PageFile in Windows 10 — A life saver (P.S. I still hate windows for programming)
So the other day, I had to reset my laptop because I had some bootsector issues and after that I had to install ubuntu 20.04 alongside windows(as dual boot). Must say, I had tried installing ubuntu in other drives(non-SSD ones) but the performance was quite slow. So this time I decided to install it on the SSD drive.
Currently I am using the Dell Inspiron 7560 laptop whose features include — 8 GB RAM, 1 TB hard-disk along with 128 GB SSD. Also it has an i7 processor. But when I went to shrink the drive, I showed me only 8 GB of shrinkable space. I was surprised, since I already had 36 GB taken up by the default OS, i.e. windows 10 and the rest of the drive was empty. I did some digging and found out about something called as the “PageFile”.
Now according to Google —
Pagefile in Windows 10 is a hidden system file with the .SYS extension that is stored on your computer’s system drive (usually C:\). The Pagefile allows the computer to perform smoothly by reducing the workload of the physical memory, or RAM.
Some more points about the pagefile are as follows(courtesy - Google):
- Simply put, every time you open more applications than the RAM on your PC can accommodate, the programs already present in the RAM are automatically transferred to the Pagefile. This process is technically called Paging. Because the Pagefile works as a secondary RAM, many times it is also referred to as Virtual Memory.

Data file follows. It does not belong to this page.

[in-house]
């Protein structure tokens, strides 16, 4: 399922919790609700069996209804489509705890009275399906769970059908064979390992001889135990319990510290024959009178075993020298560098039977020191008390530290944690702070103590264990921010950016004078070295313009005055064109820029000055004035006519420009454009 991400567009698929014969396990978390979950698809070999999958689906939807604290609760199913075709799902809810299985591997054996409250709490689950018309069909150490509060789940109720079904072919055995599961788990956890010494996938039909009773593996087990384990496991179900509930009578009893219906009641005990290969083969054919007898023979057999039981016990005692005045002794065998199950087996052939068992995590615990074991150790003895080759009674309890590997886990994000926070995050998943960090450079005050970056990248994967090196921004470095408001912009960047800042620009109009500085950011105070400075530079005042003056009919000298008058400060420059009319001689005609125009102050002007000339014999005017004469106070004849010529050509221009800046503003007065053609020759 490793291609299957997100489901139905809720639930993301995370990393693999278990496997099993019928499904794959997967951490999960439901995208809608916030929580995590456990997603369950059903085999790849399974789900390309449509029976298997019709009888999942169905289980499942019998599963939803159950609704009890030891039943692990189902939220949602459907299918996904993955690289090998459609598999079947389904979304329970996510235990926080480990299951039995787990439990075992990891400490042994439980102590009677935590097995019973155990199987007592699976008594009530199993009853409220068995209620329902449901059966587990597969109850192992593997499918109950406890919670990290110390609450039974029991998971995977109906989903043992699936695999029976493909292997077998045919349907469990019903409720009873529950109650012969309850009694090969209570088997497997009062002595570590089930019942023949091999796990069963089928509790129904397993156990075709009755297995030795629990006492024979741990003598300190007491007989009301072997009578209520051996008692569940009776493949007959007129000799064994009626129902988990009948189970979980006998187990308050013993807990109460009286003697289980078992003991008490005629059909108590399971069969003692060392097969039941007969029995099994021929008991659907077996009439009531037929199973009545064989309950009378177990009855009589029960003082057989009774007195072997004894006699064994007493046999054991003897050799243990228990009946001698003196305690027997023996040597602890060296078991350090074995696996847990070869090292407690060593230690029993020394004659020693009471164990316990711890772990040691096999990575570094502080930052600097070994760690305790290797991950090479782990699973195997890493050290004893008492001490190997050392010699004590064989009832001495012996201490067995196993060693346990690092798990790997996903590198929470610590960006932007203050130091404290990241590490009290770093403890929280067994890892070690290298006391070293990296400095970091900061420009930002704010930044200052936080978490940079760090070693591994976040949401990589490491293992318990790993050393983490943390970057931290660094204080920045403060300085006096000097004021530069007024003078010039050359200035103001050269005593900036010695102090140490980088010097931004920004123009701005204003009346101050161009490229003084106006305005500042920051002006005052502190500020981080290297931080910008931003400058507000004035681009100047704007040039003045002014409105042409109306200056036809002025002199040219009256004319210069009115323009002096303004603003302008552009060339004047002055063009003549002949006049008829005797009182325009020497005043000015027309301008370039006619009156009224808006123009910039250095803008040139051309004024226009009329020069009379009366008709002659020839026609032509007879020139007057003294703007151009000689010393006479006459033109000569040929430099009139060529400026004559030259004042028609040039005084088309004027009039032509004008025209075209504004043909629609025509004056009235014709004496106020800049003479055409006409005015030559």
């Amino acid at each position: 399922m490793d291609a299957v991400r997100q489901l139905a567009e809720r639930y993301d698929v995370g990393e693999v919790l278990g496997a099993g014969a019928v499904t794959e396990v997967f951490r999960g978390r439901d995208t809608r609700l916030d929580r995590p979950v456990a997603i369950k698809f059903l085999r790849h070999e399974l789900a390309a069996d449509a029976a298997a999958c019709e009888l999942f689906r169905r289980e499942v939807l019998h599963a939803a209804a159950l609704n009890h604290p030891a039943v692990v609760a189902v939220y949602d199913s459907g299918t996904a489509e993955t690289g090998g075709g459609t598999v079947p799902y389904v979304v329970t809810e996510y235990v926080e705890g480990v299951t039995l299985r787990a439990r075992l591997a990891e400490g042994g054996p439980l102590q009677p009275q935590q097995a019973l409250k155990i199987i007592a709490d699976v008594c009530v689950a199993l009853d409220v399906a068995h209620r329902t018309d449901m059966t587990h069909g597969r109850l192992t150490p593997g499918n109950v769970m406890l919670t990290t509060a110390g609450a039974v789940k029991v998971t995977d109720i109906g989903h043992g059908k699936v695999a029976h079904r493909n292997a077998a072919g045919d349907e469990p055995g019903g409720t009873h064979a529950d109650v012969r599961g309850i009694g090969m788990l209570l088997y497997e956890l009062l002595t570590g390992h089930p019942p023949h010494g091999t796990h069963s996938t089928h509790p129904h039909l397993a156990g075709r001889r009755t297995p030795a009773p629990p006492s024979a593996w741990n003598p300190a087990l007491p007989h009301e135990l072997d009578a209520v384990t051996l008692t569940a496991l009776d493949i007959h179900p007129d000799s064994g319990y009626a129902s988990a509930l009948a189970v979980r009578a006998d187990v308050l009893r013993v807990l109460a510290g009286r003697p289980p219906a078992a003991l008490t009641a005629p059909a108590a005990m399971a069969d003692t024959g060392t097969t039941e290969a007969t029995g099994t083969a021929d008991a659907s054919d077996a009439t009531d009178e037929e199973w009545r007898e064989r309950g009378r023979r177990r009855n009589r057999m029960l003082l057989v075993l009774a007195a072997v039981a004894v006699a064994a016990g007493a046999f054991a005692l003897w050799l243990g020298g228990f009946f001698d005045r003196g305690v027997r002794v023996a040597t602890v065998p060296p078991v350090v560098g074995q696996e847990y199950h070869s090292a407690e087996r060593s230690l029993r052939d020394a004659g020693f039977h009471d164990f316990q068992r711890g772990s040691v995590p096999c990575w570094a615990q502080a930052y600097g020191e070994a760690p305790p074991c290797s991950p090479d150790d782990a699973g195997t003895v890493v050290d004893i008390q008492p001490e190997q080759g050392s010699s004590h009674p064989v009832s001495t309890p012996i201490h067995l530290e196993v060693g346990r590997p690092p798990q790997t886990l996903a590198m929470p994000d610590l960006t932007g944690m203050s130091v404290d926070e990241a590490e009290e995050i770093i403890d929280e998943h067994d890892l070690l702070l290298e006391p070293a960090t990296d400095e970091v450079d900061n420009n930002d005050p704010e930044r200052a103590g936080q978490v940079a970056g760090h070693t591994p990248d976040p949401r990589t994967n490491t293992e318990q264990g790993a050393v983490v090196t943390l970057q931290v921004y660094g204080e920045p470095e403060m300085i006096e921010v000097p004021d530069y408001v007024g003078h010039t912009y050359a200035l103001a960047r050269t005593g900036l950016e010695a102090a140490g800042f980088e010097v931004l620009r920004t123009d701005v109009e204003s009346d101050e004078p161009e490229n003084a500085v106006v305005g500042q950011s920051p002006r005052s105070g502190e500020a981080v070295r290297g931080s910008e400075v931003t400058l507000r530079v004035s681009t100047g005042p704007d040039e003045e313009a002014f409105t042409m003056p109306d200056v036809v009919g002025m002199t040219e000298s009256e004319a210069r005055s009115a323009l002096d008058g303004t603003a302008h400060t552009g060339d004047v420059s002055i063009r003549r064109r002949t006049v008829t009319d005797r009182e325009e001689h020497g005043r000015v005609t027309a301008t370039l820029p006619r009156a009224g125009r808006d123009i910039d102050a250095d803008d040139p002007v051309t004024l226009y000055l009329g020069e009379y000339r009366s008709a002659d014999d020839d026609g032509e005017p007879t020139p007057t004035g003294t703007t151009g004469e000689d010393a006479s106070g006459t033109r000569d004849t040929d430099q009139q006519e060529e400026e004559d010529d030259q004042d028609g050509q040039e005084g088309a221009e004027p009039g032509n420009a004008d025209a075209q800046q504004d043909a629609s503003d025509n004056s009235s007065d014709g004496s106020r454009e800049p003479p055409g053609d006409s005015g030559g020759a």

- The minimum and maximum size of the Pagefile can be up to 1.5 times and 4 times of the physical memory that your computer has, respectively. For example, if your computer has 1GB of RAM, the minimum Pagefile size can be 1.5GB, and the maximum size of the file can be 4GB.
- By default, Windows 10 automatically manages the Pagefile according to your computer’s configuration and the RAM present in it. However, if you ever face lagging while working on Windows 10, or you start getting the PAGE_FAULT_IN_NONPAGED_AREA or KERNEL_DATA_INPAGE_ERROR Blue Screen of Death (BSOD), managing the size of the Pagefile manually is the first thing you should look for.
Now, I came across another article which said that I had to uncheck the Automatically manage paging file size for all drives checkbox in order to allow me to have more shrinkable size for my ubuntu installation. So I did that under system properties and after that I was able to get 32 GB of shrinkable space, out of which I allocated 30 GB for ubuntu. I am still curious though, why does the system not allow me to shrink more than that! Well honestly, 30 GB is less I know, but I can handle that much of space along with all other apps and personal projects. May be it’s something related to the configuration of my laptop. I know it could be changed, and I will try my best to figure it out eventually. To be frank, when it comes to programming, I hate the windows OS, too many setups, and stuff like that.
Well Ubuntu has always been my favourite OS since college and now that I have installed the latest version i.e. 20.04, I must say it is ❤️ 😍!